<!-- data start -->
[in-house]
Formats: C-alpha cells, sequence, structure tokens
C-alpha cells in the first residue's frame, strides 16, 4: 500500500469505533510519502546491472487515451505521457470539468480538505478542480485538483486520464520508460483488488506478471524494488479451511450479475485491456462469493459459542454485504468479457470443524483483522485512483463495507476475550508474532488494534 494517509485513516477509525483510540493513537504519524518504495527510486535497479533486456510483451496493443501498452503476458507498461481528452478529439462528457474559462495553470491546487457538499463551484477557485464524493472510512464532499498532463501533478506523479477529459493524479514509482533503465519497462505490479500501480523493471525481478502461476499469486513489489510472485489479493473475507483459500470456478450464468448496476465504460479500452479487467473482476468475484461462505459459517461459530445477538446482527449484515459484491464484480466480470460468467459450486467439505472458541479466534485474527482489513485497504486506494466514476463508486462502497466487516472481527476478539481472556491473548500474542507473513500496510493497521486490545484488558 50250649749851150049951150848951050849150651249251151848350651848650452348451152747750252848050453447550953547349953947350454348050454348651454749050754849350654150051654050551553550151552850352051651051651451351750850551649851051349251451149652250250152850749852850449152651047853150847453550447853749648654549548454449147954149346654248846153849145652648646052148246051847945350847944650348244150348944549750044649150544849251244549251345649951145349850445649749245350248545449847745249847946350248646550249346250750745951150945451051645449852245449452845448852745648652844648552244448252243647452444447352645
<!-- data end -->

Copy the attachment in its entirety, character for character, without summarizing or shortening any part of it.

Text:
[in-house]
Formats: C-alpha cells, sequence, structure tokens
C-alpha cells in the first residue's frame, strides 16, 4: 500500500469505533510519502546491472487515451505521457470539468480538505478542480485538483486520464520508460483488488506478471524494488479451511450479475485491456462469493459459542454485504468479457470443524483483522485512483463495507476475550508474532488494534 494517509485513516477509525483510540493513537504519524518504495527510486535497479533486456510483451496493443501498452503476458507498461481528452478529439462528457474559462495553470491546487457538499463551484477557485464524493472510512464532499498532463501533478506523479477529459493524479514509482533503465519497462505490479500501480523493471525481478502461476499469486513489489510472485489479493473475507483459500470456478450464468448496476465504460479500452479487467473482476468475484461462505459459517461459530445477538446482527449484515459484491464484480466480470460468467459450486467439505472458541479466534485474527482489513485497504486506494466514476463508486462502497466487516472481527476478539481472556491473548500474542507473513500496510493497521486490545484488558 50250649749851150049951150848951050849150651249251151848350651848650452348451152747750252848050453447550953547349953947350454348050454348651454749050754849350654150051654050551553550151552850352051651051651451351750850551649851051349251451149652250250152850749852850449152651047853150847453550447853749648654549548454449147954149346654248846153849145652648646052148246051847945350847944650348244150348944549750044649150544849251244549251345649951145349850445649749245350248545449847745249847946350248646550249346250750745951150945451051645449852245449452845448852745648652844648552244448252243647452444447352645